Listening out Loud

(Critical Survey of Contemporary Fiction)

Music, for Elizabeth Swados, is sound, all the sounds in the world around her--honking geese, clashing plates in a diner, the voices of friends, the falling bricks of a collapsing building. “Sound is the medium through which I perceive life,” she writes. As a composer, she “uses sound to try to shape, understand, and express her daily pleasures and her unanswered questions.”

This open-eared approach to music has led Swados to a wide-ranging eclecticism in her own work. Rock, folk, jazz, classical, and even street-wise rap--she has used all these and other idioms in numerous well-received Broadway and off-Broadway productions, as well as film and television scores. She suggests this approach to young composers, urging them to try anything to capture music’s “magical powers.”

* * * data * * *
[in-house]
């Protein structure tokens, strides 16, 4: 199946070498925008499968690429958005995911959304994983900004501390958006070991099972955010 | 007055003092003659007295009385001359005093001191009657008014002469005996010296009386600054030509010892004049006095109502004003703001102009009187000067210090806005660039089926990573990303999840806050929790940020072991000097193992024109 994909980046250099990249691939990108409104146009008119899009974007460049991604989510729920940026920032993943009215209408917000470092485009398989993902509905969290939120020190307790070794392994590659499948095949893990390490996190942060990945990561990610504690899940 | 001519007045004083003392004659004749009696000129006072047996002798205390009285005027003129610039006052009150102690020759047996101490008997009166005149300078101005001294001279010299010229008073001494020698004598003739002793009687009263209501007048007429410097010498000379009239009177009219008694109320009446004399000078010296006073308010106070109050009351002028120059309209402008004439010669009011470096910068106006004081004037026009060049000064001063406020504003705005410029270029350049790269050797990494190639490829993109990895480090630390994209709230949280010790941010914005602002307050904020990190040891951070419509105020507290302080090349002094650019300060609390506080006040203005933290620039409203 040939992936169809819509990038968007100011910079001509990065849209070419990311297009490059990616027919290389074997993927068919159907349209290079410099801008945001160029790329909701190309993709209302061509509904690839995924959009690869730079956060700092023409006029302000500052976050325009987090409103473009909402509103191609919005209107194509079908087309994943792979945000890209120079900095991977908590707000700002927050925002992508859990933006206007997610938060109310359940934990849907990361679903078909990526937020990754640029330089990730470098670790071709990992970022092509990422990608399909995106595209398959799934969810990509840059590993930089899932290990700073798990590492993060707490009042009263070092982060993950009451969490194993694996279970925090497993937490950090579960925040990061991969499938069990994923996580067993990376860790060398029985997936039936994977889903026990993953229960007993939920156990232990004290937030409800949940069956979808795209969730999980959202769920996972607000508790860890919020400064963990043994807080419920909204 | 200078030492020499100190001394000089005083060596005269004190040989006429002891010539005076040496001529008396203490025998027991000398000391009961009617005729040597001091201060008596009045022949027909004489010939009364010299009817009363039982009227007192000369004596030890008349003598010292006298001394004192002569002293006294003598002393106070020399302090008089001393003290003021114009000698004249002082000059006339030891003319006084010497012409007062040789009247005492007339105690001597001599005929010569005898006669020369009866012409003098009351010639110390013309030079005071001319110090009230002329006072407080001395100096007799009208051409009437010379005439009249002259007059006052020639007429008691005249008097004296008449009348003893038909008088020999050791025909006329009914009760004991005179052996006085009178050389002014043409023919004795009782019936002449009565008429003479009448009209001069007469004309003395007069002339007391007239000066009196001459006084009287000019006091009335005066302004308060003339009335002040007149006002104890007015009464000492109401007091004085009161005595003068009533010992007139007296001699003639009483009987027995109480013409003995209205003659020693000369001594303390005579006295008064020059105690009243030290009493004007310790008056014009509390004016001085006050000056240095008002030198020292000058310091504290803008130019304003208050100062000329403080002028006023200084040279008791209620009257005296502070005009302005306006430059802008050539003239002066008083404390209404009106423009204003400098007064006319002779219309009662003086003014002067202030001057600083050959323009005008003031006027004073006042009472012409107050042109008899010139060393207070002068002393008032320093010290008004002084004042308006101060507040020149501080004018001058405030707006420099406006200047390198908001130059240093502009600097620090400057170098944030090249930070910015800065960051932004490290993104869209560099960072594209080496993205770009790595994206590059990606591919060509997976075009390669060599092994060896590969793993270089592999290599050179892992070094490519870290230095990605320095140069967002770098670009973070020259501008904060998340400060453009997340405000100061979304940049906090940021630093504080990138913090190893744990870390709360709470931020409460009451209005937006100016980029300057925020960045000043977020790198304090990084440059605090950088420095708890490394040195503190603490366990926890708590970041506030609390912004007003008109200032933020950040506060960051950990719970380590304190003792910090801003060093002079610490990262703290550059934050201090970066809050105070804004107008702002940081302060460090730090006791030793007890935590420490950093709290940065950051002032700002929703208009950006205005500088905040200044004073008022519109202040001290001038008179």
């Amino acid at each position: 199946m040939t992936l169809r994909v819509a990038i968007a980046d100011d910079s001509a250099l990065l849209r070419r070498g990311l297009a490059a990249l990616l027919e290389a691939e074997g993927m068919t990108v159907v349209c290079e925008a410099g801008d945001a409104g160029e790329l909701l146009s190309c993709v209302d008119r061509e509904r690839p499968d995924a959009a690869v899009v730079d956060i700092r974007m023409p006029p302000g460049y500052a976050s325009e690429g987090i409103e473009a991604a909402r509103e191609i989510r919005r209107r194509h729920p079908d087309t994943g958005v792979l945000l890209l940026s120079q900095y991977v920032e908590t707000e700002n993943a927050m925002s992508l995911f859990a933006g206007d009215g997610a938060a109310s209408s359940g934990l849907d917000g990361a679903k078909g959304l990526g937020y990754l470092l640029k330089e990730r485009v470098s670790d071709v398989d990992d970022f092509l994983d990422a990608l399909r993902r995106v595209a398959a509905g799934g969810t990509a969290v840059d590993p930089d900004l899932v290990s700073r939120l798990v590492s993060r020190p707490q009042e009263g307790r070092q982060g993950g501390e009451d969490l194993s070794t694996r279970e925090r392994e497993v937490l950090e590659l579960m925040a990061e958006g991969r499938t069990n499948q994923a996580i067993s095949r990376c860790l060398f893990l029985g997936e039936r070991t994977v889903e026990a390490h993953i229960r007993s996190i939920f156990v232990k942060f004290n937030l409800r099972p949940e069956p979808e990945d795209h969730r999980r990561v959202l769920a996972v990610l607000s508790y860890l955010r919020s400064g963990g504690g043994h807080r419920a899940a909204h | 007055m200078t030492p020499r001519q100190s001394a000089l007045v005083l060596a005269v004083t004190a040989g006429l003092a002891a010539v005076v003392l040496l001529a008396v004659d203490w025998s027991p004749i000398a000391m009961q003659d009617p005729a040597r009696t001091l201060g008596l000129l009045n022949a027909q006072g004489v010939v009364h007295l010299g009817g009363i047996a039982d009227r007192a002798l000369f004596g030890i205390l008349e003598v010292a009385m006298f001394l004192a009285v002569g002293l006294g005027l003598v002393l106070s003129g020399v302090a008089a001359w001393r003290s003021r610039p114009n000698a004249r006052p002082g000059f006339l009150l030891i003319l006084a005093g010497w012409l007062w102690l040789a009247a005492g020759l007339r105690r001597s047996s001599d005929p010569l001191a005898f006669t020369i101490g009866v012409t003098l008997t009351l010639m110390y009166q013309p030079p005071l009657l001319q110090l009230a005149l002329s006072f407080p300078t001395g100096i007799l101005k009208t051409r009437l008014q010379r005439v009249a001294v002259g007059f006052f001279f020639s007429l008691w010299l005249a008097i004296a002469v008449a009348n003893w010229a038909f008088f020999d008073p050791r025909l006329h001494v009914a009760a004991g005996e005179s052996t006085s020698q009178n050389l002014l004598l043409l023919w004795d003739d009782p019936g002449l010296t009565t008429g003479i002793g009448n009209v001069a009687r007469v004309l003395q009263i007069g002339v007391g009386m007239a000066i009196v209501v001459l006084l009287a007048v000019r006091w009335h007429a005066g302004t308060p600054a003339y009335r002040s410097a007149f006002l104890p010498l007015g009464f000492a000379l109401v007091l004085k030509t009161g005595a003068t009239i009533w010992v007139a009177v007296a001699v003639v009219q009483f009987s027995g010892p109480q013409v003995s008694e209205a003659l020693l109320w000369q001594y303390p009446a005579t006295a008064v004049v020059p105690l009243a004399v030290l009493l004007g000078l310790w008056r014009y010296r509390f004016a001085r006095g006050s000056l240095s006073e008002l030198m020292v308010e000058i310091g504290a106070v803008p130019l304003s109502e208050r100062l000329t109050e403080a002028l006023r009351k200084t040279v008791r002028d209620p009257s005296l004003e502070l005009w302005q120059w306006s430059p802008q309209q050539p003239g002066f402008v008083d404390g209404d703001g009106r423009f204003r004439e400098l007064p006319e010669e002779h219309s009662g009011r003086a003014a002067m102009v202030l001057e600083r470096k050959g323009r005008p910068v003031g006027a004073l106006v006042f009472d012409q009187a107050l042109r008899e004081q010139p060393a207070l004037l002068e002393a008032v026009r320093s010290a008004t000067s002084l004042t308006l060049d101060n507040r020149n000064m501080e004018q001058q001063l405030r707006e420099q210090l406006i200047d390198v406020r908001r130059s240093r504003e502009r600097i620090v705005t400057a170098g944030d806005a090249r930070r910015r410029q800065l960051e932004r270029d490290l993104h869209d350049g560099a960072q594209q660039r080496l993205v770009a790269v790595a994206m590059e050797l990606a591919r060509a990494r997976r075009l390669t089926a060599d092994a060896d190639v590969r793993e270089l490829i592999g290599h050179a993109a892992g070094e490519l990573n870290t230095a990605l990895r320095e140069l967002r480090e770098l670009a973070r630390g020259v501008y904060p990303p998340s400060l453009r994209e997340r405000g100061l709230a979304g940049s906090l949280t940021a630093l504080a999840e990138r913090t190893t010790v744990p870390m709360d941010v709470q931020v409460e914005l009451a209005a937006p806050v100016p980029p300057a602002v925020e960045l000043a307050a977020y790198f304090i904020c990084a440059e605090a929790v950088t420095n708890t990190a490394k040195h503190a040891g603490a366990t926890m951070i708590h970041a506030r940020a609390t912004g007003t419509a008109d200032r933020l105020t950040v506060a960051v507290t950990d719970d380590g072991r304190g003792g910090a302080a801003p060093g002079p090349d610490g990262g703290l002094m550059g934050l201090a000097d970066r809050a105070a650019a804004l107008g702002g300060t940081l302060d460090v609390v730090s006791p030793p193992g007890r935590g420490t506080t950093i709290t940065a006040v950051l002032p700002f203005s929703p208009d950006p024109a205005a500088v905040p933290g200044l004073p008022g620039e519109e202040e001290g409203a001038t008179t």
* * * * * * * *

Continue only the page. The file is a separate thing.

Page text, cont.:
Swados also advises rigorous study of music fundamentals as well as a persistent and clear-headed attitude about competing for jobs in the commercial arena. Making a living as a composer is hard work, she reports. Drugs and romantic illusions only lead to early burn-out. Again and again, however, she repeats her primary theme: Keep experimenting for a “fresh outlook” and a “feeling of discovery.”

Success in music, says Swados, is not money or fame but “the experience of being engulfed in your music ... there is no greater reward than that.”